Writing Research Assignments

Research assignments are very different to tests. Tests function to show what the students have learnt throughout a unit while research assignments are a learning experience in themselves. As a result, if you ask your students to recall what they have learnt in a research assignment, they will usually copy and paste the answer. The antidote for this is to ask the students to do something with the information that they are finding.


The following example comes from the History curriculum but the process is the same no matter what the topic is.

The History curriculum says that students need to be able to understand ‘the role and achievements of a significant individual and/or group‘ in Japanese feudal society. A copy and paste assignment would ask the students to explain the social structure in feudal Japanese society and the students would copy and paste something like the text in the image above. Job done. Even if they tried to put this in their own words, they would struggle – there just aren’t that many words for ‘top’, ‘under’, ‘followed’ and ‘bottom’.

This is the same for any project where they are asked to write a biography of a person (scientist, artist, etc.), describe the achievements of a person or describe the role or function of an object.

Questions stems

Enter question stems. These give us prompts that can help us to generate questions where students access and create information at different levels.

Consider the question ‘what would happen if..?’ from the understand column. The question ‘what would happen to a samurai if their Daimyo lost a battle?’, seems more simple than ‘explain the social structure…’ but to complete it the kids need to read closely and pick the correct information to answer the question. Once they have the concept that these classes were fluid and people could move down the social structure, you could ask them if there was any evidence that people could move up the pyramid as well.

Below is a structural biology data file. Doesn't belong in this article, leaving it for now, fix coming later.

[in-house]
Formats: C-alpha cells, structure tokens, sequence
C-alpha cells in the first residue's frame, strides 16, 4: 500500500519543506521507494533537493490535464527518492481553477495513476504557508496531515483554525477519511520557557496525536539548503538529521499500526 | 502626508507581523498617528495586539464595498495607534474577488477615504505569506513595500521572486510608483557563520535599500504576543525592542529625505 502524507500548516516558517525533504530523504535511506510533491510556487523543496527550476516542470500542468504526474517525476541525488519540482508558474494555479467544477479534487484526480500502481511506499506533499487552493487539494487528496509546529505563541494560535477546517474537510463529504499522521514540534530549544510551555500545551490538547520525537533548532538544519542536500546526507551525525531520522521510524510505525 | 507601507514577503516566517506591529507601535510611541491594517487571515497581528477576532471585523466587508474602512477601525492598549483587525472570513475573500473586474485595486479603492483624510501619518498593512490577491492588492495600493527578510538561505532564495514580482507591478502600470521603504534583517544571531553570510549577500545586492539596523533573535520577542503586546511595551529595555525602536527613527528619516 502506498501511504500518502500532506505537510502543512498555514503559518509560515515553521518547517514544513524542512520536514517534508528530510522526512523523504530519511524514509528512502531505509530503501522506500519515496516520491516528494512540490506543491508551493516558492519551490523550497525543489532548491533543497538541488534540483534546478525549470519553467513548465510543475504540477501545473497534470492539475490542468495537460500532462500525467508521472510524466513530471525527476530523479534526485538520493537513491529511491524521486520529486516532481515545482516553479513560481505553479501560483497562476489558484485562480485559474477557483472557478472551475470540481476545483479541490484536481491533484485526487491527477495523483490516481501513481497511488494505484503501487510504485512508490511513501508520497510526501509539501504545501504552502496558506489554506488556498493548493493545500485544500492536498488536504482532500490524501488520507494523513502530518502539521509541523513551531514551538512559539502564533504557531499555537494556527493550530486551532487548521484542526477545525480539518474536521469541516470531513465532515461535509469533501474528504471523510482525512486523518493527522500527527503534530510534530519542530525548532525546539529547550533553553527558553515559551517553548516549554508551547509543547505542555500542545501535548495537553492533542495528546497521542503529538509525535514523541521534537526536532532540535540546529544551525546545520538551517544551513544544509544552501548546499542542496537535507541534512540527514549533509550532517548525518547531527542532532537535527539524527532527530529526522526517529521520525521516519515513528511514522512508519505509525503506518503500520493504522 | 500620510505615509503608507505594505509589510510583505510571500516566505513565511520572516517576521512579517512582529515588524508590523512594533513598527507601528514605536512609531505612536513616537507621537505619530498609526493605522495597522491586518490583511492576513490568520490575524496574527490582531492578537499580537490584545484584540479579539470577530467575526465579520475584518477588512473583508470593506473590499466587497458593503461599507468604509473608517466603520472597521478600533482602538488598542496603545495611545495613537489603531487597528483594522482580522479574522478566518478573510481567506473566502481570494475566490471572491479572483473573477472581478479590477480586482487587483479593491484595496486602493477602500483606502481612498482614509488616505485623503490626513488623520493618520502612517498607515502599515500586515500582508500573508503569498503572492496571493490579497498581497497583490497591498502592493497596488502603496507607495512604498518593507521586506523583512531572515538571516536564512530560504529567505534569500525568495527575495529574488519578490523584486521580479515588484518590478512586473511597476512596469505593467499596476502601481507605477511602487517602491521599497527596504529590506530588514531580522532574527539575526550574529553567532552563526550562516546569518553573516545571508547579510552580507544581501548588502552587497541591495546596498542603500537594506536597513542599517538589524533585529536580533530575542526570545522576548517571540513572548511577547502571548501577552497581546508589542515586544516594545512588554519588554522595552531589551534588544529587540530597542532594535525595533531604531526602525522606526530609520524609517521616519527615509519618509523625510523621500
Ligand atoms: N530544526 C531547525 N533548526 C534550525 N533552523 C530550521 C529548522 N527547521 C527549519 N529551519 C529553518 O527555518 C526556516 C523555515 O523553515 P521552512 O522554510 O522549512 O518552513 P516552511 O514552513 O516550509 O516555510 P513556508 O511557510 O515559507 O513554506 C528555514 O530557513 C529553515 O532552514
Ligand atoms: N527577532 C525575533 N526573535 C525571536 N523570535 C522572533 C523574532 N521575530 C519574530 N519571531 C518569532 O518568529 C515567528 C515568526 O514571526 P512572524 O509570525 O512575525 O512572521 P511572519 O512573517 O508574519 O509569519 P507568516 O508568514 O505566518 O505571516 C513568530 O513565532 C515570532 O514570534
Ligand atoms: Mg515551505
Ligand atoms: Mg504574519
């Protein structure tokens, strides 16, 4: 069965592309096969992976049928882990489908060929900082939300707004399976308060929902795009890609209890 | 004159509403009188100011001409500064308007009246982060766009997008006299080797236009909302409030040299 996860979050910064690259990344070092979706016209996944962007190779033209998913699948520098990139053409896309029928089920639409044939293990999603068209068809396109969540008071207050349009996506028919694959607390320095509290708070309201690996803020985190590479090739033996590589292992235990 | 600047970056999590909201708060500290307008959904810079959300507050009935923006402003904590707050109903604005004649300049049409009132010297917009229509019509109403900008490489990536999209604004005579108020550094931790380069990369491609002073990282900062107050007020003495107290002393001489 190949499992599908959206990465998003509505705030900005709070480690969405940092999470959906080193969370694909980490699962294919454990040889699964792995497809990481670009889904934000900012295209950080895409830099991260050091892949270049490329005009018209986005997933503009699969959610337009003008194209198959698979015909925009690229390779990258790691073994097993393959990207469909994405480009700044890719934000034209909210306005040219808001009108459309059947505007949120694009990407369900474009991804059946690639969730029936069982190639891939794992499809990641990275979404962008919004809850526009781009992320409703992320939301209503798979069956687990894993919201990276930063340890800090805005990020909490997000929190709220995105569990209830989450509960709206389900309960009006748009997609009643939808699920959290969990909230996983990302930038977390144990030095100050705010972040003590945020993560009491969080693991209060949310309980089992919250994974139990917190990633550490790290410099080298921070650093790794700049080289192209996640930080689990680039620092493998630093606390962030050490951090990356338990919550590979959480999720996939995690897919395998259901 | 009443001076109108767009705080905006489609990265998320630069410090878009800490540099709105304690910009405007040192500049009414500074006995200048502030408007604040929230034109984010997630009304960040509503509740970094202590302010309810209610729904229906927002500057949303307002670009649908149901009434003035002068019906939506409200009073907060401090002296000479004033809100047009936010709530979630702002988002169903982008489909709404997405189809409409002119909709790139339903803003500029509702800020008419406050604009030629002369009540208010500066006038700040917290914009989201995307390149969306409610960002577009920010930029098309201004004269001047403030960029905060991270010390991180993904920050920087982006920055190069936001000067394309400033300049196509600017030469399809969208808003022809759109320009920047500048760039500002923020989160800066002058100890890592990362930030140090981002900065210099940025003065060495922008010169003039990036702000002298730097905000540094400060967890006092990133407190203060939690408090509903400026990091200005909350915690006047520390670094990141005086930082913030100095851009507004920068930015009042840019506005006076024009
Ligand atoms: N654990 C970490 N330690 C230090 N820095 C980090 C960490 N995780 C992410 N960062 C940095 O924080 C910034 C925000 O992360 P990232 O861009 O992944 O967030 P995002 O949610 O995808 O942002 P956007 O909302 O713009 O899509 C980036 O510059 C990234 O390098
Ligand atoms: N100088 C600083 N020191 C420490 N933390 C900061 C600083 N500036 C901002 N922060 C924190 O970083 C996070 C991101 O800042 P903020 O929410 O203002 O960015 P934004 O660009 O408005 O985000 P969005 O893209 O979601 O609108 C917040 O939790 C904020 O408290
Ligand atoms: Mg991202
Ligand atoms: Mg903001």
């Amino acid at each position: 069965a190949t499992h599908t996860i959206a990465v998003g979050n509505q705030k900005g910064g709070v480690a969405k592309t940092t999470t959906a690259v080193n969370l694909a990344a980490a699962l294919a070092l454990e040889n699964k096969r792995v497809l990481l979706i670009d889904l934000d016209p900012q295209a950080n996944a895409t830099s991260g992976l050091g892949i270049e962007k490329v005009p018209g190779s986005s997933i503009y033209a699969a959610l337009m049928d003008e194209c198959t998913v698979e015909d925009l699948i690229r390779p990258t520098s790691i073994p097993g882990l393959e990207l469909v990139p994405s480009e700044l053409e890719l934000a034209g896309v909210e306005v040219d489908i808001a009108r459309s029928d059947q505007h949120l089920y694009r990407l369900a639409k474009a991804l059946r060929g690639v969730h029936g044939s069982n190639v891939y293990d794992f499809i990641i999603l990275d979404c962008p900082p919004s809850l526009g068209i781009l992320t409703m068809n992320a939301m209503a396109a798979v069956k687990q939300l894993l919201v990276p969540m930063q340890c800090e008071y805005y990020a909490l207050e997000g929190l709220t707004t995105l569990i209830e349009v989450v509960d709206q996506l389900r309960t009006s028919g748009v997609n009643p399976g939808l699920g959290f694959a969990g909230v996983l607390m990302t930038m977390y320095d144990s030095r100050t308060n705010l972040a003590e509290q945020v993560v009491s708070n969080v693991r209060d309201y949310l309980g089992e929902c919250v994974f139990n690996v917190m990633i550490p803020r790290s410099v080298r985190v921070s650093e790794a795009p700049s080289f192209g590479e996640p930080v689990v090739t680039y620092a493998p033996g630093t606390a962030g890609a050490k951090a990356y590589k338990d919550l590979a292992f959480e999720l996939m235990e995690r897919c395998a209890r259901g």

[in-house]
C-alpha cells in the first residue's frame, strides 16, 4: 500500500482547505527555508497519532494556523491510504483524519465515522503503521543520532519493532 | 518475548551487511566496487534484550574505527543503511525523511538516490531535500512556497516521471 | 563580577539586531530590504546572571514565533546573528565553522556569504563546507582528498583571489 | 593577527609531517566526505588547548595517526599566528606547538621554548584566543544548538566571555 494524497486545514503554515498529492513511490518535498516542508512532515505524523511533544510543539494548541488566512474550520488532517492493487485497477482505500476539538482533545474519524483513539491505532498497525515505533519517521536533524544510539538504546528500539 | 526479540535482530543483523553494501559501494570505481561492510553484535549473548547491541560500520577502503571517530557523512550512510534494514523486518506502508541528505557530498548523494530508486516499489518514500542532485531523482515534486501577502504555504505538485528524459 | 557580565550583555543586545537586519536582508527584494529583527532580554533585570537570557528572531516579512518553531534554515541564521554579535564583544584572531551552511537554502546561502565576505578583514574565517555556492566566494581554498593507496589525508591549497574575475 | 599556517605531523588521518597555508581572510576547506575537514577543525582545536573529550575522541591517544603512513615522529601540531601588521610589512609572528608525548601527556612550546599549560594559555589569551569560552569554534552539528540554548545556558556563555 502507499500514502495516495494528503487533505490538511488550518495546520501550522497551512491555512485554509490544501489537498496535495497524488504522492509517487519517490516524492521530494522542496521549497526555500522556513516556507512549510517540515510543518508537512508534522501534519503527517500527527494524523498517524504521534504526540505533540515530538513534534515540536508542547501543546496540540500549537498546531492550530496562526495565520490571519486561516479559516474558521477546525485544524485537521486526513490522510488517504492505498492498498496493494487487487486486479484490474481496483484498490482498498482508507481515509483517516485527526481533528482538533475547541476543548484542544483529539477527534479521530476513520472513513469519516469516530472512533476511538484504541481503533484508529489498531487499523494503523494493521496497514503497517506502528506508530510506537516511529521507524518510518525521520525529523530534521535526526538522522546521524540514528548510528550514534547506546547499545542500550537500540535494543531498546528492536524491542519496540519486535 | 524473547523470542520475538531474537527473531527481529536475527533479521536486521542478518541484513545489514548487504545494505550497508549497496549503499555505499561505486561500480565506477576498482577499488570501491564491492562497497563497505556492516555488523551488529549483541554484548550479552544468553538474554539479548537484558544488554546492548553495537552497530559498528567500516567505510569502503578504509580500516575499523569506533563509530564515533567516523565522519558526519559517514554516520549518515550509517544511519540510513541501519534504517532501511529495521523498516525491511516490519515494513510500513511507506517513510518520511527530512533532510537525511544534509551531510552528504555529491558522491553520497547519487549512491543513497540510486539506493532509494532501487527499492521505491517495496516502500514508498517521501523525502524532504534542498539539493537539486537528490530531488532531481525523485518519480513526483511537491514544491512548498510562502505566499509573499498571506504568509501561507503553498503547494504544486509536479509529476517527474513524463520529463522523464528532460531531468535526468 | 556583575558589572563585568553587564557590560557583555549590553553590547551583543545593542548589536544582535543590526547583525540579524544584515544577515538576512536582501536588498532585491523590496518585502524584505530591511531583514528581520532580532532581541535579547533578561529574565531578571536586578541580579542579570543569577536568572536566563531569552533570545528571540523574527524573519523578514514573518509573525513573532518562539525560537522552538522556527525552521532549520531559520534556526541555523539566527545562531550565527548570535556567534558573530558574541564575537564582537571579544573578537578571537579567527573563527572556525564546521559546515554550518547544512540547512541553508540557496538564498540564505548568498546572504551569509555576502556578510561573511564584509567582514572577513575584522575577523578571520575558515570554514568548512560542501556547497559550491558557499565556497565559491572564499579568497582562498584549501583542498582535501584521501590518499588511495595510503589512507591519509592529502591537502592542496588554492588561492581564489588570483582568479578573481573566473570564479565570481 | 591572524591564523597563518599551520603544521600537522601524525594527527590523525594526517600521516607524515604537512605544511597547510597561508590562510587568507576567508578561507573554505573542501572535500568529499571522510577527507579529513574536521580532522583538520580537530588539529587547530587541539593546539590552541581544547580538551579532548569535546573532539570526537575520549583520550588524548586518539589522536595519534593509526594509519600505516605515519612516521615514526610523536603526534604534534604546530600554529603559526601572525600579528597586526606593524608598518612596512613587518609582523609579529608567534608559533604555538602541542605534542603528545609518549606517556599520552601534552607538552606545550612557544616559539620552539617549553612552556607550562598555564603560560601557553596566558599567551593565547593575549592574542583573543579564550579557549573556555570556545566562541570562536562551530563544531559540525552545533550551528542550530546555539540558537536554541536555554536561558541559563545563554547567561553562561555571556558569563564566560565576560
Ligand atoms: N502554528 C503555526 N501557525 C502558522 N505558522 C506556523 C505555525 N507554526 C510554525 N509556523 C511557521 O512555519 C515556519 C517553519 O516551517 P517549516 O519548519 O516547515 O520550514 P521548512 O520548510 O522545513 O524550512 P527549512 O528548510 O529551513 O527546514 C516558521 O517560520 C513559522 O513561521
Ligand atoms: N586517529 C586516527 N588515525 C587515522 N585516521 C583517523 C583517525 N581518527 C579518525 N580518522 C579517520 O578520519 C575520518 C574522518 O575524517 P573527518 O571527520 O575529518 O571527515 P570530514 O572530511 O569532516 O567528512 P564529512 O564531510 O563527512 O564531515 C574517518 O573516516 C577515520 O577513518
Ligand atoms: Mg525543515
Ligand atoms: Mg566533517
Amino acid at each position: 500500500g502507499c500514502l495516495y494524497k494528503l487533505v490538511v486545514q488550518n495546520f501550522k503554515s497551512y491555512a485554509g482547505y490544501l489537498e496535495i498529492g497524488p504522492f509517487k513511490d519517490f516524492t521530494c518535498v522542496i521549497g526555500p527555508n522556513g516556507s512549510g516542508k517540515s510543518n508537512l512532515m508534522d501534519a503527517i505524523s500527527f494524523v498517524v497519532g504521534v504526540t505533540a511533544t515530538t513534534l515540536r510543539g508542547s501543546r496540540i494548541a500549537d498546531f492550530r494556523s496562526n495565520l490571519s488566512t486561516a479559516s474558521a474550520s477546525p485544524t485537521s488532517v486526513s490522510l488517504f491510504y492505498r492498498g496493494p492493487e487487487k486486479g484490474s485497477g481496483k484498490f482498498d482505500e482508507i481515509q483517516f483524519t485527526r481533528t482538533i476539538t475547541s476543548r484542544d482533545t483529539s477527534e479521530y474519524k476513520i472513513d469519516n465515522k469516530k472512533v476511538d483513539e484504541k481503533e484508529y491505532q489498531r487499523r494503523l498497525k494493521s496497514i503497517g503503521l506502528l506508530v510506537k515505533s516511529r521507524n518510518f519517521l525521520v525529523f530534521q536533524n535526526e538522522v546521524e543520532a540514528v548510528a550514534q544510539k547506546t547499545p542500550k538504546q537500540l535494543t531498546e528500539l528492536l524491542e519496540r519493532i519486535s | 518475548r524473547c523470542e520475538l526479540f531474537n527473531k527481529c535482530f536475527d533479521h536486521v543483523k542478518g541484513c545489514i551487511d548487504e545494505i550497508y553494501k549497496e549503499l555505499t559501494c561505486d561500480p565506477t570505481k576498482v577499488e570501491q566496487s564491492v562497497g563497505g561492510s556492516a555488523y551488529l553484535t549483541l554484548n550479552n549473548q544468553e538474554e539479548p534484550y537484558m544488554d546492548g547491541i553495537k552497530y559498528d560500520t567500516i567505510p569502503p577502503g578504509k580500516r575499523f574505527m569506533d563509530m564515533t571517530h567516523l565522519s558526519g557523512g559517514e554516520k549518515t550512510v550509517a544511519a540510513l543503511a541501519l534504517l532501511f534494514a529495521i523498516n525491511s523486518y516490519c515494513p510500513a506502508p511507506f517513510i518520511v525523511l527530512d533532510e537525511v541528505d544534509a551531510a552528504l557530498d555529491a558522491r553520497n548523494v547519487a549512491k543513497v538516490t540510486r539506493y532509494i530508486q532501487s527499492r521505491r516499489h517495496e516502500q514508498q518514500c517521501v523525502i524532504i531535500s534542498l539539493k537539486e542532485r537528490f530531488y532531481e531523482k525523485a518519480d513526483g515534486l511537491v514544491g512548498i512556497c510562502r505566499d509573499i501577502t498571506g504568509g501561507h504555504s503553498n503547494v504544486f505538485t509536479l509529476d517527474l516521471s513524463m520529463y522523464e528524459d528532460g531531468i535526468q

‘What would happen if..?’ is also a good alternative to ‘Describe…’ for biographical assignments. ‘What would the world be like without..?’ allows the students to appreciate the contribution of a person or invention, consider if others were at a similar stage of innovation and consider alternative solutions.

Now consider the prompt ‘Do you believe…’ from the Evaluate column. Going back to the history task, the position of farmers in feudal Japanese society is very interesting. You could ask the kids why they think farmers were above artisans, whether they believe farmers are more or less important in our society and what these positions reflect about society.

‘Do you believe..?’ can be applied to many comparative tasks such as, ‘do you believe strength is more important than endurance?’ or ‘do you believe that price is more important than quality?’.


Once you have created your questions, organise them so that the lower order questions come first and the higher order come later – this way you will be able to tell right away how deeply a student has engaged with a topic based on how far they got through the assignment.


Getting question stems to work requires practice. Students will need formative exercises and feedback before they embark upon their major assignment to make sure that they know what is expected of them.

Both writing these questions and answering them is a skill that needs to be developed. Once the practice is ingrained though, copying and pasting becomes at-best insufficient and the whole process of researching, writing and assessing these assignments becomes more interesting for everyone.


About timthelibrarian

Tim Harwood is a Teacher Librarian and eLearning enthusiast.
This entry was posted in Research Skills, Uncategorized. Bookmark the permalink.

1 Response to Writing Research Assignments

  1. Al says:

    These are really straight forward but effective tips to overcome a prolific challenge. Thanks Tim!

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